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Fox’s Shots Fired aims to be American Crime or The Wire. It doesn’t get there.

The new limited series is a handsomely directed, nicely acted, overly complex mess.

Shots Fired
Stephan James and Sanaa Lathan star in Shots Fired.
Emily St. James was a senior correspondent for Vox, covering American identities. Before she joined Vox in 2014, she was the first TV editor of the A.V. Club.

Shots Fired, Fox’s new limited series about a community rocked by a police shooting, is a weird case.

If you’ve seen literally any of the other shows that are similar to it, it will feel like a pale imitation. If you haven’t, you might appreciate its attempts to dissect racial tensions in the US.

That caveat perhaps makes a review of the show unhelpful. It’s all but inevitable that Shots Fired will be compared to ABC’s superior, incredibly similar American Crime — but that show doesn’t have a very big audience, and this show will air on the same night and network as the return of big hit Empire, which suggests its audience will be larger.

So I could tell you to catch up with American Crime instead, but it’s not as if Shots Fired doesn’t have anything to offer. For those who want a social issues drama that contends with the intersections of race, class, and gender in modern America, there are better options, but that doesn’t make Shots Fired a lost cause.

Here’s the good, bad, and weird of this muddled but ultimately intriguing series.

Good: Shots Fired’s leads are worth building a show around

Shots Fired
Stephan James and Sanaa Lathan are easily the best things about Shots Fired.

Much of the attention around Shots Fired has focused on its varied cast of supporting characters, who include such well-known actors as Jill Hennessy, Helen Hunt, and Richard Dreyfuss, two of whom are Oscar winners.

But these actors play characters who are ultimately very small players in the overall tapestry of the series. (Indeed, Hunt plays the governor of North Carolina, and after watching six episodes, I’m still not sure why she’s part of the show.)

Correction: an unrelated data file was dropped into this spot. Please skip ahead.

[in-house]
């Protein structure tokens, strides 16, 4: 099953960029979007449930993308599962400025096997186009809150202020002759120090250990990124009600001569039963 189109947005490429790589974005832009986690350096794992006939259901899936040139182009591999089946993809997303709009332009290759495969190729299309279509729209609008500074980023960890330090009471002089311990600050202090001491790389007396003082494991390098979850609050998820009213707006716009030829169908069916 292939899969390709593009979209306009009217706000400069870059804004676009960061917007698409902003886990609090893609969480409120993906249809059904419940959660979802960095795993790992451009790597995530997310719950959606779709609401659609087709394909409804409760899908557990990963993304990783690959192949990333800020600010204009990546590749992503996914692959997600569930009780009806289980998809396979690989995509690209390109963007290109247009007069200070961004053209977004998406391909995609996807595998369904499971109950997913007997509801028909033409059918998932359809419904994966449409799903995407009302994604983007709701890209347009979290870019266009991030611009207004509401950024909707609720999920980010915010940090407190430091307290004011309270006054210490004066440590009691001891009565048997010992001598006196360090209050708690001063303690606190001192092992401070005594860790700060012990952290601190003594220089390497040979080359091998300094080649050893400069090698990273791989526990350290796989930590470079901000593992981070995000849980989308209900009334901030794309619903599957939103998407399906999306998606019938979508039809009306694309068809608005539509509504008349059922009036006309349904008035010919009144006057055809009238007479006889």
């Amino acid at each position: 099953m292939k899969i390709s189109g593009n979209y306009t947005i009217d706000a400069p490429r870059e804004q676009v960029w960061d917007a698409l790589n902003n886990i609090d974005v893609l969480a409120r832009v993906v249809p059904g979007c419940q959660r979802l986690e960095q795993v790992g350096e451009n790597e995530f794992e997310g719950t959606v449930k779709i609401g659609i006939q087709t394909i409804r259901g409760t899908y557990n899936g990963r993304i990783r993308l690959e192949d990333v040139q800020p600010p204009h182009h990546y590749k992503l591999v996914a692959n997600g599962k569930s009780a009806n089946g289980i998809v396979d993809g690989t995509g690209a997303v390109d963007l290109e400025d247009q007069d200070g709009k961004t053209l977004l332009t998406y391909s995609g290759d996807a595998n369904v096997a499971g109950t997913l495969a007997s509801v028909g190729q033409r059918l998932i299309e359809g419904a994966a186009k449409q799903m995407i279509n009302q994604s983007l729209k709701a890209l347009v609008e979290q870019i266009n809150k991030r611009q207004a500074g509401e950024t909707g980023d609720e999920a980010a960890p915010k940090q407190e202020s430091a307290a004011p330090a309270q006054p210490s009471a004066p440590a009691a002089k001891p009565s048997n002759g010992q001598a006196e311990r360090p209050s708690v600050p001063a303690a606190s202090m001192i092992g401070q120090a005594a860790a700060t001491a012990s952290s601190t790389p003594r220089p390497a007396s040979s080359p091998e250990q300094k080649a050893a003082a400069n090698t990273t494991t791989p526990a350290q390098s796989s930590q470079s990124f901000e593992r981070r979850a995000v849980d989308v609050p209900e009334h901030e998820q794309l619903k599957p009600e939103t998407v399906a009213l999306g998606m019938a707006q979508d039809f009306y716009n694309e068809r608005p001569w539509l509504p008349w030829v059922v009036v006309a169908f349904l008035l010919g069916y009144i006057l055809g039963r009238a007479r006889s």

The bulk of the series’ action revolves around attorney Preston Terry (Stephan James) and investigator Ashe Akino (Sanaa Lathan), who are brought into a small city to investigate whether a police shooting was justified. The cop was black and the victim was white — and when the case becomes the subject of a major investigation, especially when a recent shooting of a black victim by a white cop seems to have been covered up, it’s something Shots Fired and its characters wrestle with mightily.

James is very good as the rigidly moral Preston, who insists that his only objective is to investigate the case at hand — even as his devotion to the law above all else becomes more and more of a hindrance for him. But it’s Lathan who lights the series on fire. Is Ashe a bit of a cliché, with her take-no-shit attitude and problems at home (manifesting in a custody battle with her ex)? Sure. But Lathan rips into those clichés with vigor and makes Ashe the most compelling part of Shots Fired every minute she’s on screen.

If the series somehow continues to exist beyond this first season, I hope it becomes a series where Preston and Ashe regularly travel to different corners of the country to investigate new miscarriages of justice, thus allowing Ashe to become the American answer to Britain’s Jane Tennison (the immortal hero of Prime Suspect) she clearly deserves to be.

Bad: The show waters down interesting ideas at every turn

One reason that American Crime — which is also doing a staggeringly ambitious season of TV about miscarriages of justice in North Carolina this year — is so good is that it refuses to kowtow to the typical style of network TV. Its scoring is minimal. Its acting is subdued. Its filmmaking is often bold and audacious, but without ever calling attention to itself.

Shots Fired is … not that. It feels, in every way, like a broadcast network TV show about the investigation of a police shooting.